- August 18, 2015
- Posted by: developer
- Category: Training
SoLF had a chat with a young community trainer, Danish who shares how he landed amongst those he admired greatly as trainers; his emphasis on understanding diversity of regions to effectively communicate with participants and the obstacles in community training.
SOLF: How did you become a community trainer?
D.Y.: This is an interesting story. I was working as an intern in a pharmaceutical company in the last semester of MBA when I saw School of Leadership’s (SoL’s) facebook page and decided to meet and interact with these amazing trainers who were working in this youth oriented organization. Surprisingly, one and a half years later I was at SoL working with these very people whom I admired so much. It was through my exposure and learning at SoL that I focused more on becoming a trainer. Currently, I run my own training organization in Peshawar.
SOLF: What are your strengths as a community trainer?
D.Y.: I have travelled extensively in KPK, Sindh and Punjab. I know the culture, traditions and norms, therefore I am very sensitive in the ideas I pitch in while talking to members of different communities. This makes the trainings accessible and productive as I know how to communicate ideas using local examples, metaphors and incidents. For instance, when we went to KPK to conduct a teacher’s training for DOSTI, it was observed that the participants did not respond so positively when the training was being conducted in Urdu on Day 1. So, we changed our strategy and I was asked to switch the communication style using Pushto. It was the same training but because of the change in language, the impact was different and greater. Knowledge of local languages and cultures make my toolkit very diverse.
SOLF: What kinds of community trainings have you conducted?
D.Y.: I have trained a diverse age group ranging from 10 to 60 years. In a short time span I feel extremely happy that I have covered a wide variety of trainings and social issues – from Teacher’s Training on DOSTI to training on peace, women empowerment, leadership, education and awareness/advocacy drives for numerous psychosocial issues.
SOLF: What do you feel has been your best training experience so far?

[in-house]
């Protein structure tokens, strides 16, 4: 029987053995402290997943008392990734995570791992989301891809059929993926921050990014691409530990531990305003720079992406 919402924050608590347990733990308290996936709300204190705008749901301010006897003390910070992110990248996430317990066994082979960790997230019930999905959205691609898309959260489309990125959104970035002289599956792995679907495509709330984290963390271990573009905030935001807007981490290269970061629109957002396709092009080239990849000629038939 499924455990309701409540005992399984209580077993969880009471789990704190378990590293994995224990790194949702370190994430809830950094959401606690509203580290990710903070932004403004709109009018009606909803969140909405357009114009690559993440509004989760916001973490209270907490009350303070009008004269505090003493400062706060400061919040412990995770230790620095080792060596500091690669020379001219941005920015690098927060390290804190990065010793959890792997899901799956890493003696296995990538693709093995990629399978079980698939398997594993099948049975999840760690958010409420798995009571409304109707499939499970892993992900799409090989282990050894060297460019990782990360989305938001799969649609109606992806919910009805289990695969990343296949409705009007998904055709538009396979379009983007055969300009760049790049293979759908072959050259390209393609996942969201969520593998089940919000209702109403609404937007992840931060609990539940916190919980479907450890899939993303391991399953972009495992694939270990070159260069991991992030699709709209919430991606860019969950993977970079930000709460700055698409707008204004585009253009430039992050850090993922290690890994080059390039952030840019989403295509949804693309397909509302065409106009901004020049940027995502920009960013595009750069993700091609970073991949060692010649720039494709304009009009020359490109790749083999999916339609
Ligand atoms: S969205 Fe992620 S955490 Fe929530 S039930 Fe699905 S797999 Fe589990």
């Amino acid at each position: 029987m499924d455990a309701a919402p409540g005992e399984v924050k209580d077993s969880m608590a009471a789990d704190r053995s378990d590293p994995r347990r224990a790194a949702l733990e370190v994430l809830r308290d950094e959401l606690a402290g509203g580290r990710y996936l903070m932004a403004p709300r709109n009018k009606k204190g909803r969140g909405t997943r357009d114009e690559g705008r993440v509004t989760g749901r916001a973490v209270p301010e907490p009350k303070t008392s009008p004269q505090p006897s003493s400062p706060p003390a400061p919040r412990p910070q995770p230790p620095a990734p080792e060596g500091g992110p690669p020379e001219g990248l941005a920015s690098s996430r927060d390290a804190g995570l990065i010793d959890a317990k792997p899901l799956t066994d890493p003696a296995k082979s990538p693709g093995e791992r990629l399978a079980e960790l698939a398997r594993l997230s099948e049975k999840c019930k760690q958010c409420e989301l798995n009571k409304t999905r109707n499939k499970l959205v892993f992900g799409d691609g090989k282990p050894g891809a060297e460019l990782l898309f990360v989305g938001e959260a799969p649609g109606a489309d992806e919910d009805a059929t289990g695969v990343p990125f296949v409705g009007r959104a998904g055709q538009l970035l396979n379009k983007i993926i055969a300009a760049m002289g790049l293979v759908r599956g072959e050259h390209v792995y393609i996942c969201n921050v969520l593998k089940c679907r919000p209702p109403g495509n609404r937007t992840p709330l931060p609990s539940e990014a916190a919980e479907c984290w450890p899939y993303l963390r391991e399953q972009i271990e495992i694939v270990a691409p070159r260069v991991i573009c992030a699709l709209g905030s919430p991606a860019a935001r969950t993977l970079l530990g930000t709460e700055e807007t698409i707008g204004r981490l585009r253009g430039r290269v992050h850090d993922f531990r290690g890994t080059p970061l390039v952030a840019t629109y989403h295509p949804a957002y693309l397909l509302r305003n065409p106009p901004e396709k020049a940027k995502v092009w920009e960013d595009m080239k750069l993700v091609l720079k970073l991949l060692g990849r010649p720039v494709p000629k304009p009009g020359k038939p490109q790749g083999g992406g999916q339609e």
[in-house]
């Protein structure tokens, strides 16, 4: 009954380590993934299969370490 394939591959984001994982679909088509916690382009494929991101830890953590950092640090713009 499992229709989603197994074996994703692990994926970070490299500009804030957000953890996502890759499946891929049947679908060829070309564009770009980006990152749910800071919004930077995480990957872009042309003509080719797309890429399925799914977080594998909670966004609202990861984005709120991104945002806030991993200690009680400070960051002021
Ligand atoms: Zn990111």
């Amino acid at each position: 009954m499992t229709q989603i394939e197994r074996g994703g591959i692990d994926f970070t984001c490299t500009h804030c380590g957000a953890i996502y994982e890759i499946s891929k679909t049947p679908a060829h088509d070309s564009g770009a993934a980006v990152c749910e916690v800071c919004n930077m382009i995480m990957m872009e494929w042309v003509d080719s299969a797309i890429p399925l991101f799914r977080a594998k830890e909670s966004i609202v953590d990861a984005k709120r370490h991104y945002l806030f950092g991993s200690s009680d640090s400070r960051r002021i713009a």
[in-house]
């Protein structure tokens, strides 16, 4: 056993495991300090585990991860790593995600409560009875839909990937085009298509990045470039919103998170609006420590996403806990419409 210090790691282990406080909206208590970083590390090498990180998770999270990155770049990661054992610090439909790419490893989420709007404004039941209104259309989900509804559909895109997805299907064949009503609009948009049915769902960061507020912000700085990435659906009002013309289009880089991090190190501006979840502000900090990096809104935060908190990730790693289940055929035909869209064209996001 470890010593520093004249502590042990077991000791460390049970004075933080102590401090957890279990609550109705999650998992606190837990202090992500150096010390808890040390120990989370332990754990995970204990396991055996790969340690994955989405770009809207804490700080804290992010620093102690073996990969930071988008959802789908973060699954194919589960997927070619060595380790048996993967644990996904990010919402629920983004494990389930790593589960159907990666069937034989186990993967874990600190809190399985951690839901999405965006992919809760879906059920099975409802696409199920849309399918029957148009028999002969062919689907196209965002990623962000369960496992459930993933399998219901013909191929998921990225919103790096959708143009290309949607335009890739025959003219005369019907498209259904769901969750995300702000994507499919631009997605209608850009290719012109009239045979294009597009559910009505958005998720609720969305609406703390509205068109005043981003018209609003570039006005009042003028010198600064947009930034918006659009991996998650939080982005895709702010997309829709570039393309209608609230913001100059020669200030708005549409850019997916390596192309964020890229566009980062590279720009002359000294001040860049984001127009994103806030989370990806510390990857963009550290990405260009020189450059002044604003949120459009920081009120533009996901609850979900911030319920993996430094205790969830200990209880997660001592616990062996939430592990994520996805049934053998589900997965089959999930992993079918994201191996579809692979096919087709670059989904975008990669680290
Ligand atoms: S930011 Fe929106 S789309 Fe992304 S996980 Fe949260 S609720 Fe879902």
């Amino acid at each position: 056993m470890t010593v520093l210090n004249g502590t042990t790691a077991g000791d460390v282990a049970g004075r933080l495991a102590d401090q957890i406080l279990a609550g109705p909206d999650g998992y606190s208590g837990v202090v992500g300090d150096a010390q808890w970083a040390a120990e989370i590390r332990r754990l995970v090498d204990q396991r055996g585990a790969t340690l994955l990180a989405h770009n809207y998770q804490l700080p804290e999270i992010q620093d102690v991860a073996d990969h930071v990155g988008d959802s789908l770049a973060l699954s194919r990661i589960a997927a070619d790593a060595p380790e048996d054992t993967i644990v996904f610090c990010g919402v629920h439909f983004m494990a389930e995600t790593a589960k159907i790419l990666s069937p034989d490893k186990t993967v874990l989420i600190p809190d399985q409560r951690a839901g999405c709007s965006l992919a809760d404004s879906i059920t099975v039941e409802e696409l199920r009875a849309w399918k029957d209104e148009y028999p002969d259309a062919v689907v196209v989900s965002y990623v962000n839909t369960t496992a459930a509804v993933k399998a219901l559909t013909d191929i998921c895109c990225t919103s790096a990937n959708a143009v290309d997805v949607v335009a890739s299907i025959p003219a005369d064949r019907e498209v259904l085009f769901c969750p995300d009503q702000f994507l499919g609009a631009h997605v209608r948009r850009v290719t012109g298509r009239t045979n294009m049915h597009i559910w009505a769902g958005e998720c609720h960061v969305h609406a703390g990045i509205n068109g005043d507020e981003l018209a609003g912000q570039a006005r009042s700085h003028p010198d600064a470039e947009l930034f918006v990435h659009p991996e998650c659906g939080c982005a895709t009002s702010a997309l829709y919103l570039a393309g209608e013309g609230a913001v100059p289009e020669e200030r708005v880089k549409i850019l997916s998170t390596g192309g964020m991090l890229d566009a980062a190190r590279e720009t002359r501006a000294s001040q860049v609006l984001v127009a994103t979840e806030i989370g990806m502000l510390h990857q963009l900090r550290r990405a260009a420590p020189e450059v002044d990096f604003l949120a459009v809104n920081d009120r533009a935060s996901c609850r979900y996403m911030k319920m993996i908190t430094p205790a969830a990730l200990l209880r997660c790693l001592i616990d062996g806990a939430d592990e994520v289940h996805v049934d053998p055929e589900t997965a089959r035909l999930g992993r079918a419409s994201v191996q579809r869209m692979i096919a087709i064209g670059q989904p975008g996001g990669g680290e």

D.Y.: The best experience was DOSTI – Training of Teachers, undoubtedly. The reason being that the participants were very experienced in their fields and yet they were so open and respectful in discussing new ideas with trainers like us who were much younger than them in age as well as in experience. They were keen to amend the ways of teaching they have adopted for their whole lives for the betterment of education and I have immense respect for them.
SOLF: What drives you as a community trainer?
D.Y.: The work I am doing is extremely self- satisfying. I think I am not among those who believe in criticizing and doing nothing for the nation on my own. I am happy that at least I am contributing in my own little way to make my society better and this is more than enough to drive me further as a community trainer.
SOLF: Do you feel there are any obstacles in the way of community training in Pakistan?
D.Y.: The biggest obstacle in the way of what we’re doing is the incentivized approach of the people. Where ever we go, it is not the training itself but the monetary incentives that attract participants and this defeats the purpose of bringing about a positive change in the mind-set of people. Also, if the younger generation is receptive but the local authorities are not, the work becomes even more challenging for us. Our work depends on the cooperation of local authorities to a great extent. Cultural insensitivity is also a big hindrance because when the trainer is unable to empathize with people from various communities and local culture, the essence of community development dies and so I always highlight the significance of empathy and local understanding of traditions.